If choosing the standard mileage method, miles driven for business purposes are logged and multiplied by a rate set by the IRS. The current rate is 53.5 cents per mile. The deduction is equal to business miles driven multiplied by the IRS rate. If choosing this option, deductions for vehicle related expenses (outlined below) are forfeited with the exception of parking fees, tolls, and interest expense for vehicle loans.

Uber and Lyft will log fare miles, or miles driven when there is a customer in the vehicle. It is important that drivers also track the miles driven to pick up customers, as these can be included in calculating the deduction as well.

Example:

Jeff Gordon is a rideshare driver. He drives a total of 16,000 miles during 2017, 12,000 of which pertain to rideshare fares. He spends $500 on parking/tolls during the course of driving customers. He also spends $2,000 on vehicle loan interest. His tax deduction using the standard mileage rate is $8,420.

Rideshare Miles 12,000 
Mileage Rate 0.535
Tax Deduction 6,420
   
Rideshare Miles 12,000
Total Miles 16,000
Business Use 75%
   
Interest 2,000
Business Use 75%
Tax Deduction 1,500
   
Parking / Tolls 500
   
Total Deduction $8,420


Actual Costs

The actual costs method summarizes vehicle-related expenses paid by the taxpayer and adjusts for business use of the vehicle. Vehicle-related costs can include: rideshare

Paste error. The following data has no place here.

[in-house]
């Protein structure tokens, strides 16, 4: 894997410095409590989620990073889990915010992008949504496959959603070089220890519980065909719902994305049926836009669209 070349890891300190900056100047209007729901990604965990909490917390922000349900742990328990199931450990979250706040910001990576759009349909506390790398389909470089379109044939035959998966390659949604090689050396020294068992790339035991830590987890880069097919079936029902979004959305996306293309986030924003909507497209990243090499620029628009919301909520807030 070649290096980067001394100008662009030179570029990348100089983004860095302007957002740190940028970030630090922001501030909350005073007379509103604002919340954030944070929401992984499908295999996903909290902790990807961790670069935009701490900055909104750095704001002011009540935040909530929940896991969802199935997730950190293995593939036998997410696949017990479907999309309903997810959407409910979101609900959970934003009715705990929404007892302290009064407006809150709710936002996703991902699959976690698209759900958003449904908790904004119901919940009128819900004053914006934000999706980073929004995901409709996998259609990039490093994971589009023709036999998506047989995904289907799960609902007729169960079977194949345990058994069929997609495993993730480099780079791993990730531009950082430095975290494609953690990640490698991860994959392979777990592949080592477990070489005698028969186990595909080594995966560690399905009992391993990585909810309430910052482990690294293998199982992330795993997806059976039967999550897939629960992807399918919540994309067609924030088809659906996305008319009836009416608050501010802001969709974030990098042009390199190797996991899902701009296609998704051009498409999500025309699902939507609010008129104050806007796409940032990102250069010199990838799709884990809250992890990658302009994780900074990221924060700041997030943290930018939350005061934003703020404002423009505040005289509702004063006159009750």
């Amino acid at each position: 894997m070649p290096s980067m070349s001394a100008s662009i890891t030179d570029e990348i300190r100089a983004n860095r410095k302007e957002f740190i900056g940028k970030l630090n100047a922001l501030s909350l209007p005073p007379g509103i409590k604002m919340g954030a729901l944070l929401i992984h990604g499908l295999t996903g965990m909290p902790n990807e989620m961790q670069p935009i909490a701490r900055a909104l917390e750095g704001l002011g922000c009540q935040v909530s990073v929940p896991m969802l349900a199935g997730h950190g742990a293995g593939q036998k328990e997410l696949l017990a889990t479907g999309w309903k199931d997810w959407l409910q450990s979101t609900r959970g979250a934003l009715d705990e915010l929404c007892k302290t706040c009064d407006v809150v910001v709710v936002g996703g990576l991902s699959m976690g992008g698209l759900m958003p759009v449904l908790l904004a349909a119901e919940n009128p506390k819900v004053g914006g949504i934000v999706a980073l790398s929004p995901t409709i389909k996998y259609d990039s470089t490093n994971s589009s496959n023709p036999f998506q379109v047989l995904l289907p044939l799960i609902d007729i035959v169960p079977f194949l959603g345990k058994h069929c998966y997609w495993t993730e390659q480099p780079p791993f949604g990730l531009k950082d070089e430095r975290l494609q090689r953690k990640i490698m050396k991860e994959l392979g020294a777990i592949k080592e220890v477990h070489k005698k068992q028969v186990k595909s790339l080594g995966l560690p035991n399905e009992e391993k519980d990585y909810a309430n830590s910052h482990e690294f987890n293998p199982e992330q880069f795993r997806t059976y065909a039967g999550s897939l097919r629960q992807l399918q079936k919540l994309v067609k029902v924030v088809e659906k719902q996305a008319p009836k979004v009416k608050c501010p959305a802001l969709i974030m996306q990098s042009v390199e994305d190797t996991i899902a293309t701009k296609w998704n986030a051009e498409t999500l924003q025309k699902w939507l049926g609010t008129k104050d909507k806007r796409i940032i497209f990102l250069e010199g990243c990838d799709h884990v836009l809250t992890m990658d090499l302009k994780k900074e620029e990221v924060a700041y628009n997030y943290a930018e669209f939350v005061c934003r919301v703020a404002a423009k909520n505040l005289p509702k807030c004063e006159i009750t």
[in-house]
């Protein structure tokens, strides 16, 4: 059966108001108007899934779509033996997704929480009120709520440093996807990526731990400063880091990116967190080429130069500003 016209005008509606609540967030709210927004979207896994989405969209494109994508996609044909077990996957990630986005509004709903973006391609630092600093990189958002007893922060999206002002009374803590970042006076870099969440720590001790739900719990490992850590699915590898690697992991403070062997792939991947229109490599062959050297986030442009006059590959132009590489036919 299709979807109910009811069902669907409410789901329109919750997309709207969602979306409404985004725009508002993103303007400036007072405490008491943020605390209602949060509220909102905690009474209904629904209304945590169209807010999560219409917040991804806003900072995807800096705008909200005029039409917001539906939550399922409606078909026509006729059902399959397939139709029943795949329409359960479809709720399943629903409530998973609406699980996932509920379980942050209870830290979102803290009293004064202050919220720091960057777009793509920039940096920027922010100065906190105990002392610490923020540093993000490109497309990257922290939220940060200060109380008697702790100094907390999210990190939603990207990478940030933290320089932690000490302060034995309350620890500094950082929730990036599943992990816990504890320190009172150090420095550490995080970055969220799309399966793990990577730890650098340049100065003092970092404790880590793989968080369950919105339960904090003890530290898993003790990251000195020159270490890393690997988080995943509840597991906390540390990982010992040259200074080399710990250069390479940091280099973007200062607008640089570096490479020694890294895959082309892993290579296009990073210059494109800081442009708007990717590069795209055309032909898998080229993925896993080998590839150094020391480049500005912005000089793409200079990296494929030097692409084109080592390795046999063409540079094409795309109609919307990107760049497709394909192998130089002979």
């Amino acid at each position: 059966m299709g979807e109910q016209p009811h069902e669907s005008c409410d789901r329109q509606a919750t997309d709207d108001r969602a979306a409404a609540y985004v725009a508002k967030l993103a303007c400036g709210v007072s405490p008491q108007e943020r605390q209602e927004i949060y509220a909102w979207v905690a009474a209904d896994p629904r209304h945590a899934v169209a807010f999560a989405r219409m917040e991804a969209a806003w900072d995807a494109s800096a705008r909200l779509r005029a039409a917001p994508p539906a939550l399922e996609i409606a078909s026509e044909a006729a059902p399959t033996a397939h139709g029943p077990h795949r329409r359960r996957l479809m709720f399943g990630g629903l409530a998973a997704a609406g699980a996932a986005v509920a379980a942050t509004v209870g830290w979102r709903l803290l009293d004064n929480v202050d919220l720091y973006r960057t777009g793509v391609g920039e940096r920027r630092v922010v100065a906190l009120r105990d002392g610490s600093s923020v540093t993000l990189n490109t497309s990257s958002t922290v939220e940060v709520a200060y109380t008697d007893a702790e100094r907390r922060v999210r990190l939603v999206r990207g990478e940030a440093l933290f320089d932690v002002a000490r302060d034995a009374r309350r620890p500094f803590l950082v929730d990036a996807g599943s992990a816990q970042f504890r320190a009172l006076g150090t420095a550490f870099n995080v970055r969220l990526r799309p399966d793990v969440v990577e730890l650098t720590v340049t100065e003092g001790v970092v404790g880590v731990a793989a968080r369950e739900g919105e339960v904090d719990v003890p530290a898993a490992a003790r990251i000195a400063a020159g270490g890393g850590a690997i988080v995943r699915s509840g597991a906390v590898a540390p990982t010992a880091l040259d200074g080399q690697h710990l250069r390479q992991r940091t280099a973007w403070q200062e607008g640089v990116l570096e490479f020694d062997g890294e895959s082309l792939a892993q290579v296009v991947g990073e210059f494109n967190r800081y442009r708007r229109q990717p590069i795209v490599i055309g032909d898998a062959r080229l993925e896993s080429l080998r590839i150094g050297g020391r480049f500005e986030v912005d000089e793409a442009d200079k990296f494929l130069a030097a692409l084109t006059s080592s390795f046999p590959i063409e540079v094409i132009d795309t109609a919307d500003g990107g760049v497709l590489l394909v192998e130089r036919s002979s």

• Fuel
  • Insurance
  • Registration, licensing
  • Oil changes
  • Repairs or maintenance
  • Vehicle depreciation
  • Parking and tolls
  • Interest on vehicle loan

Most vehicles used for ridesharing will be considered listed property, which means that the deduction for depreciation expense will be limited.

After summarizing vehicle-related expenses, the business-use percentage is applied in determining the allowable tax deduction.

Example:

Jeff Gordon is a rideshare driver. He drives a total of 16,000 miles during 2017, 12,000 of which pertain to rideshare fares. He spends $3,000 on fuel, $1,500 on insurance, and $5,000 on maintenance during 2017. Annual depreciation for his vehicle is $3,000. His tax deduction using the actual costs method is $9,375.

Fuel 3,000
Insurance 1,500
Maintenance 5,000
Depreciation 3,000
  12,500
   
Rideshare Miles 12,000
Total Miles 16,000
Business Use 75%
   
Total Deduction $9,375



Other Deductions

Rideshare drivers can also deduct expenses such as allocable cellphone and navigation service fees, fees paid to either Uber or Lyft, and amenities provided to customers. These items are not subject to a business use allocation, assuming that they were paid in connection with providing ridesharing services.

While Uber and Lyft will provide rideshare drivers with basic fare information, it is the responsibility of the taxpayer to keep their own records to substantiate expenses that are deducted. Taxpayers should keep their own record of miles driven and keep receipts for vehicle-related expenses.

To learn more about deductible vehicle expenses, see IRS Publication 463 or contact a member of DKB’s tax team today.

 

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Sunday, 15 July 2018